Rhame: First, everything's bottom-up for us. We're trying to buy our best ideas. High growth, good value is the main theme. The biggest difference right now is that we have 22 positions in UTES, while the benchmark—S&P 500 utilities—has around 30 names, so UTES is more concentrated. We have a lot of conviction in our best ideas.

Secondly, given our view that growth is going to be the main driver of returns going forward, we tend to concentrate in utilities that have had the opportunity to do that—grow earnings, grow dividends, grow cash flow. Also, utilities that operate in just one state as opposed to many states generally have more opportunity.

We try to invest in utilities that operate in states that have supportive regulation, and aggressive renewable mandates, or where the people are supportive of renewable spending.

For now, we're avoiding utilities with exposure to the price of power. Our view on the price of power is that natural gas is low, and it's likely to remain low. We have a ton of supply in the country, and natural gas is probably going to continue to be the driver of power prices. So, we don't see much upside for the price of power.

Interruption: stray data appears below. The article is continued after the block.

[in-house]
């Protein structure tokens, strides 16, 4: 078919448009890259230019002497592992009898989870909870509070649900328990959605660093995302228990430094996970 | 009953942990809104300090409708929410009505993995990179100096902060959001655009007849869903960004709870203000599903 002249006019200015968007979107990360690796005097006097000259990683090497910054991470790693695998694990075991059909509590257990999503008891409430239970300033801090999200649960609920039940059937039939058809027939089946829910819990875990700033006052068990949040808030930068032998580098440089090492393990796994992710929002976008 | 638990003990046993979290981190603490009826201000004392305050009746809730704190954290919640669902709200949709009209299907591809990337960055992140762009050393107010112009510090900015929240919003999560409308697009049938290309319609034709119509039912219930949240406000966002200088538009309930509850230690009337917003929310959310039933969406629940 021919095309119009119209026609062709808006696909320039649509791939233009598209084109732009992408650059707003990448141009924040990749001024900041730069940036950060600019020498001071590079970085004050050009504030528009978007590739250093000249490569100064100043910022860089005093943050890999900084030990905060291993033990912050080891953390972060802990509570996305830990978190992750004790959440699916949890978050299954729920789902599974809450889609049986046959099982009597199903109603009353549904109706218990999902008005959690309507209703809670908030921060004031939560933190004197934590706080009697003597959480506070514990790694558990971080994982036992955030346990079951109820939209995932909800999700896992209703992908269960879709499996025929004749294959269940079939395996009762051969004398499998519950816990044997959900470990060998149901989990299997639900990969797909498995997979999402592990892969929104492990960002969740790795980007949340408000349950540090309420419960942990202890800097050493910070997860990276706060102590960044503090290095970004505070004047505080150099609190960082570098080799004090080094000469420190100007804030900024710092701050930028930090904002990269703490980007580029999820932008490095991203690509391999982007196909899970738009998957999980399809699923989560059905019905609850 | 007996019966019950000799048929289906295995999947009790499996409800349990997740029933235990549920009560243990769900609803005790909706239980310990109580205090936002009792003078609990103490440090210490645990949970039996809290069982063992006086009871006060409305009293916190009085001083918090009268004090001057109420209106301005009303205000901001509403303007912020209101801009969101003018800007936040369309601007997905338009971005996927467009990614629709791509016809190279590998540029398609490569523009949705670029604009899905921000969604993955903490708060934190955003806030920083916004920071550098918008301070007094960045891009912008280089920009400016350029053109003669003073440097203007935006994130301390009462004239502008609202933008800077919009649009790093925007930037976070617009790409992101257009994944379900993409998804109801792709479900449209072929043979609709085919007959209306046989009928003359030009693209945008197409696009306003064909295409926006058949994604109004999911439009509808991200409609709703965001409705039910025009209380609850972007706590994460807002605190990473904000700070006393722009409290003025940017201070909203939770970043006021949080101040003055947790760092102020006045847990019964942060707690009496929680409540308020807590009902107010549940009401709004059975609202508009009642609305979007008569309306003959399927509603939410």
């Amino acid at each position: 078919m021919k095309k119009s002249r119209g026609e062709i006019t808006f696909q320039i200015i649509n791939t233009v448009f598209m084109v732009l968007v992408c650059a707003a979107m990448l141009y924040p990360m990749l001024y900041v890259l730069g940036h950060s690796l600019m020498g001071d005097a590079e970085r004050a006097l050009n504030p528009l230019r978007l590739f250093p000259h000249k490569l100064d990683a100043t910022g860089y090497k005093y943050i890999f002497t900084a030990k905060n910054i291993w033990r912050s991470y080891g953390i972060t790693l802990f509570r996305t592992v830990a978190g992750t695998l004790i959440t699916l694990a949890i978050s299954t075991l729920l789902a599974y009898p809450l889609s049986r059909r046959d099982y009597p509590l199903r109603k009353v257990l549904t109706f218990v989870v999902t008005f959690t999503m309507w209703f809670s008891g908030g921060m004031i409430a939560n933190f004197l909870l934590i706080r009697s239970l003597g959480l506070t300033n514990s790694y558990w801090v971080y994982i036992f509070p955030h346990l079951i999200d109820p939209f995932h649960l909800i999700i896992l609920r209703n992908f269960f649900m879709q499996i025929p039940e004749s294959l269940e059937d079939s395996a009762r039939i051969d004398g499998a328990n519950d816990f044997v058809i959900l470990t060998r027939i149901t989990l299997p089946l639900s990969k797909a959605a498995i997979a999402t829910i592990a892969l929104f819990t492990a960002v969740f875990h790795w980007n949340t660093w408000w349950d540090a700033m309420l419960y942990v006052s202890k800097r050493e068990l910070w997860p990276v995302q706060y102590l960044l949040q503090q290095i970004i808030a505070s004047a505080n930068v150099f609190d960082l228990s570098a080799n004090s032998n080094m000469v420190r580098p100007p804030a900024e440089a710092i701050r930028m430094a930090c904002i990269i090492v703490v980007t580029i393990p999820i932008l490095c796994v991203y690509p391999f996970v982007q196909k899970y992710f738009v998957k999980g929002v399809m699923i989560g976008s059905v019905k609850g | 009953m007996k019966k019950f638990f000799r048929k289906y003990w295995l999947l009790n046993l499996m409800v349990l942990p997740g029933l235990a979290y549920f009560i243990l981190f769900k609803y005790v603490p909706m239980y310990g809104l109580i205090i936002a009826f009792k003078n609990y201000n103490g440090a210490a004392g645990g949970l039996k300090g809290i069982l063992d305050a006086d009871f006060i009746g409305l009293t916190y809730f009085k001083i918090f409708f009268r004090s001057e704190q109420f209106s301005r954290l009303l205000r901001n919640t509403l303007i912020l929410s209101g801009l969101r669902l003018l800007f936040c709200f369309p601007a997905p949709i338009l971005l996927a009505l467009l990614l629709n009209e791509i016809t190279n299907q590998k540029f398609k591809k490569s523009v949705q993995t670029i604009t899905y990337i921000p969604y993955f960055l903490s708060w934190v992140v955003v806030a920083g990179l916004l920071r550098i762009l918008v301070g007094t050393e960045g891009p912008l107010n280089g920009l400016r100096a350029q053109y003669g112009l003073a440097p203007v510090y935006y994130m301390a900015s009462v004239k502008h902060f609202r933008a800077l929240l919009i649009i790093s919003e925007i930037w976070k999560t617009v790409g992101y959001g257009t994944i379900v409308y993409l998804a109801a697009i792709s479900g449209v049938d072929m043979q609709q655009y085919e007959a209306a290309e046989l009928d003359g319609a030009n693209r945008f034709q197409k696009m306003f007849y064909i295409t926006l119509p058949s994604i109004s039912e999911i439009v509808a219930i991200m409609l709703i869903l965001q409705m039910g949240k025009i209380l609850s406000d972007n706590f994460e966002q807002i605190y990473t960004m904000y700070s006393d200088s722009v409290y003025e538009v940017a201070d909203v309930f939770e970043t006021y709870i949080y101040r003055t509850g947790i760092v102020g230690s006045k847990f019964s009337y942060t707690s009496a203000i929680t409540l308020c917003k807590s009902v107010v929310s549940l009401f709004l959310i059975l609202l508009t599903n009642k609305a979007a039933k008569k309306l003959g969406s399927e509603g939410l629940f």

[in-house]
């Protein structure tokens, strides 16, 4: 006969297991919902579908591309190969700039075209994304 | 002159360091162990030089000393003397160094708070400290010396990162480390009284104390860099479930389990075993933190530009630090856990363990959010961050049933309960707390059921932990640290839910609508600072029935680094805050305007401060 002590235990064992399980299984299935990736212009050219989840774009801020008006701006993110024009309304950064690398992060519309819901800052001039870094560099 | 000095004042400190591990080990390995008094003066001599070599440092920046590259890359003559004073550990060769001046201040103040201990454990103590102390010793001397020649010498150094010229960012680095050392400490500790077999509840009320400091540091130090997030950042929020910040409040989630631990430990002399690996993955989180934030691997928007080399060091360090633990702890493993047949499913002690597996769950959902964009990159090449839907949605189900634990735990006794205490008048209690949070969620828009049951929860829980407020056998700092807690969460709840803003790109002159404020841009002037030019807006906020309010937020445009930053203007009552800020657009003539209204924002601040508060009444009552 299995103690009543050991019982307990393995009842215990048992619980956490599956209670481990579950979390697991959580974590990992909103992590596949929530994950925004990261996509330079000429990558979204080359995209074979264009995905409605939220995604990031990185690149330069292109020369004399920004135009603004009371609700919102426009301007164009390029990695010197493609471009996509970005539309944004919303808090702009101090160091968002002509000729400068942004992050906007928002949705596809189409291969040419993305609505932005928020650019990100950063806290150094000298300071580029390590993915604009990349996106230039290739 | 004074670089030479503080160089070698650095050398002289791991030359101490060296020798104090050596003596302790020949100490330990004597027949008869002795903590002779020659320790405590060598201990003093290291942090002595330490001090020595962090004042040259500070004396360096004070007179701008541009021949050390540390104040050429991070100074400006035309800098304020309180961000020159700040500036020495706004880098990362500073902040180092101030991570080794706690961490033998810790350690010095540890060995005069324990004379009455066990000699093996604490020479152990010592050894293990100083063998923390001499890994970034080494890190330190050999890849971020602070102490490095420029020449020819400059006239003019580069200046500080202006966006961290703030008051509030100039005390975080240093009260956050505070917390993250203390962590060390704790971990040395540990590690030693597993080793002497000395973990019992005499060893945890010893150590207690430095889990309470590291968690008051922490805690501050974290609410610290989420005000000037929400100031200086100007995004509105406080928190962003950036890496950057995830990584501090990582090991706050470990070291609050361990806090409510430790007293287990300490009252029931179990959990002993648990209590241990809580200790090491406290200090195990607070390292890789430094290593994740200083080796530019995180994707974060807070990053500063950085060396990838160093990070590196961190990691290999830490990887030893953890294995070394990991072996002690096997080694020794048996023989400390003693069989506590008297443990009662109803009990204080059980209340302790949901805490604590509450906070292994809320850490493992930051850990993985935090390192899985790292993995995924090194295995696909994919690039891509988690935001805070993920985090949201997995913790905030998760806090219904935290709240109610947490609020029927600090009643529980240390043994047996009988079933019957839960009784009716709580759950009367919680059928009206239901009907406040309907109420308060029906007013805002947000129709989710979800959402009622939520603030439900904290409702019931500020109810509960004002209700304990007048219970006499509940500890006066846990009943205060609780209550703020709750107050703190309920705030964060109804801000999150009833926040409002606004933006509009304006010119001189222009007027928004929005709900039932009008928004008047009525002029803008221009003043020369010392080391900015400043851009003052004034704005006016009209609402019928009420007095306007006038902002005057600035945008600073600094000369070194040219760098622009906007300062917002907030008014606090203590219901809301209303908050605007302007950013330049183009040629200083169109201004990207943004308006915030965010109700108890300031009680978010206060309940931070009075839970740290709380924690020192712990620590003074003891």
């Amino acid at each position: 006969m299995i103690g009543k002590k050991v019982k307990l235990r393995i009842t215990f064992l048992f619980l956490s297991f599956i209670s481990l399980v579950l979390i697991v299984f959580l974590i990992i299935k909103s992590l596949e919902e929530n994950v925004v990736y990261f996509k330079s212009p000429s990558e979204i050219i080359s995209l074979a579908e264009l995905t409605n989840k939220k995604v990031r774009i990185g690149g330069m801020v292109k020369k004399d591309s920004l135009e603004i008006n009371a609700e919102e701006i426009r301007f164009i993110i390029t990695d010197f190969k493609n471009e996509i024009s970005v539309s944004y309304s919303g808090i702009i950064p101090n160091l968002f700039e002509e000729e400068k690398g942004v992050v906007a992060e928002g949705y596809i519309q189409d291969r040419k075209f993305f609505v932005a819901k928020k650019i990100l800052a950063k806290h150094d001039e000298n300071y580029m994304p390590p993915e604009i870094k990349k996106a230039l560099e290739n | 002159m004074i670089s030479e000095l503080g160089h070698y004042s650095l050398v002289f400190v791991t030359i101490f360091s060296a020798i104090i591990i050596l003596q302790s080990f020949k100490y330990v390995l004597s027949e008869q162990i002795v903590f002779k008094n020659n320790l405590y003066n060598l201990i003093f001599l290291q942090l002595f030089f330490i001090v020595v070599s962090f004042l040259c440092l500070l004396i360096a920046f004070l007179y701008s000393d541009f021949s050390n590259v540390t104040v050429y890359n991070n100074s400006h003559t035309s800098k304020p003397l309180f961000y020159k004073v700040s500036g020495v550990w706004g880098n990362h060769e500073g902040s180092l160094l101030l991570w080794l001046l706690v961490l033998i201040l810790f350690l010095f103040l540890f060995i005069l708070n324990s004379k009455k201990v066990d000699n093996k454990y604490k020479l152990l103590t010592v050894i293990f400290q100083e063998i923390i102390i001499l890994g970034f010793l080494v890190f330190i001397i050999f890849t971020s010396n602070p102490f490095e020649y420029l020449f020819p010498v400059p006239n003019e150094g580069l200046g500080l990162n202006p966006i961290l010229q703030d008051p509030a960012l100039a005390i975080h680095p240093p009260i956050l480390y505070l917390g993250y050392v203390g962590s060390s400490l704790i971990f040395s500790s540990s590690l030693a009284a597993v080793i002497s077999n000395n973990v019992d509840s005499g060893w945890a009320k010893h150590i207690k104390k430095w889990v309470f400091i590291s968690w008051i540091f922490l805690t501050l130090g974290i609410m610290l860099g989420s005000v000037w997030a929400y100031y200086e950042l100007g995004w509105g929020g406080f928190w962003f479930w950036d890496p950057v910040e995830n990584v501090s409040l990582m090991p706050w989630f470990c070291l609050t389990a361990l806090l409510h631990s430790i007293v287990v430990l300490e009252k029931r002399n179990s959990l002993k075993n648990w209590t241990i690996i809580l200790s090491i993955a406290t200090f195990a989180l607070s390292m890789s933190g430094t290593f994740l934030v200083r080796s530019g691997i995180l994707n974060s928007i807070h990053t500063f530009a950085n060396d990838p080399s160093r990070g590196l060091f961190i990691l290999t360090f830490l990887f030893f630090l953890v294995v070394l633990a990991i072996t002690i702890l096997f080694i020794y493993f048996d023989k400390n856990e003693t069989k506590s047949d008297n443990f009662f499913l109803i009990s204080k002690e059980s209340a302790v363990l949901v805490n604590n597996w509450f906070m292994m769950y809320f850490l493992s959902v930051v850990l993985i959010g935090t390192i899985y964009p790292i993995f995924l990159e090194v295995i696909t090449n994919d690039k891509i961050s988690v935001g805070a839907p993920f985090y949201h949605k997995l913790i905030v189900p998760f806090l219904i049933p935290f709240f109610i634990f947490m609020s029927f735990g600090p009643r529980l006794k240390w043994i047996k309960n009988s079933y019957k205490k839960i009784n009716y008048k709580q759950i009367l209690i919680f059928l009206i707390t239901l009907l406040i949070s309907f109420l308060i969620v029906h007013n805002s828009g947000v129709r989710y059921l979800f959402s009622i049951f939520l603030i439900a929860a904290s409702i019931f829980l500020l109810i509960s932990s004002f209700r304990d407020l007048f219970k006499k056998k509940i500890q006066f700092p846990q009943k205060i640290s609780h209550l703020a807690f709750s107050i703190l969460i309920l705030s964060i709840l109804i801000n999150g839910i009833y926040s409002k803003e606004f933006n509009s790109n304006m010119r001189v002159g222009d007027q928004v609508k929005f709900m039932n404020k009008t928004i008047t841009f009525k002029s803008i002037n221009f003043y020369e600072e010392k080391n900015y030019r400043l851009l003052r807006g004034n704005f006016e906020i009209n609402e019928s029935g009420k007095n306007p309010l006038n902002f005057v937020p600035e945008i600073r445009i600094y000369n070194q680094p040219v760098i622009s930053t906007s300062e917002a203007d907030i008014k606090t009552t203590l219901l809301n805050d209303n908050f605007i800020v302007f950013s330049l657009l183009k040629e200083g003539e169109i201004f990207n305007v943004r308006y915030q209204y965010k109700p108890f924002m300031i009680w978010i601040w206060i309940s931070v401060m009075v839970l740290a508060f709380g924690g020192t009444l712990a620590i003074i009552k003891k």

And finally, some of our companies tend to be a little bit smaller than some of the companies in the index as well. What's the main risk to your approach?

Rhame: Utilities have been on a big run for a while. There's always the risk of a pullback. They're stocks, after all.

Also, if my theory that power prices will stay low is wrong, and solar and wind don't necessarily get as cheap as I think they're going to get, and interest rates go up, we could see bills go up. Power is a full pass-through to the customer.

Your traditional distribution utility doesn't earn money on it; they earn all their money on a return on investment on the infrastructure to support all that. If the price of power goes up, the customer bills go up, but the utility doesn't earn any extra money, then you're starting to worry about earnings growth. Power is the biggest risk. How does the portfolio yield for UTES compare to that of the S&P benchmark?

Rhame: It's generally lower. There’ve been some times where we've been able to take advantage of a small dislocation, but it’s probably going to be lower. That's because of our focus on utilities that can grow more. They tend to have a little lower yield than some of the other ones. Are you happy with the performance—UTES is up about 3 percentage points above XLU year-to-date. UTES costs more—0.95% vs. 0.14% for XLU—so is this enough outperformance?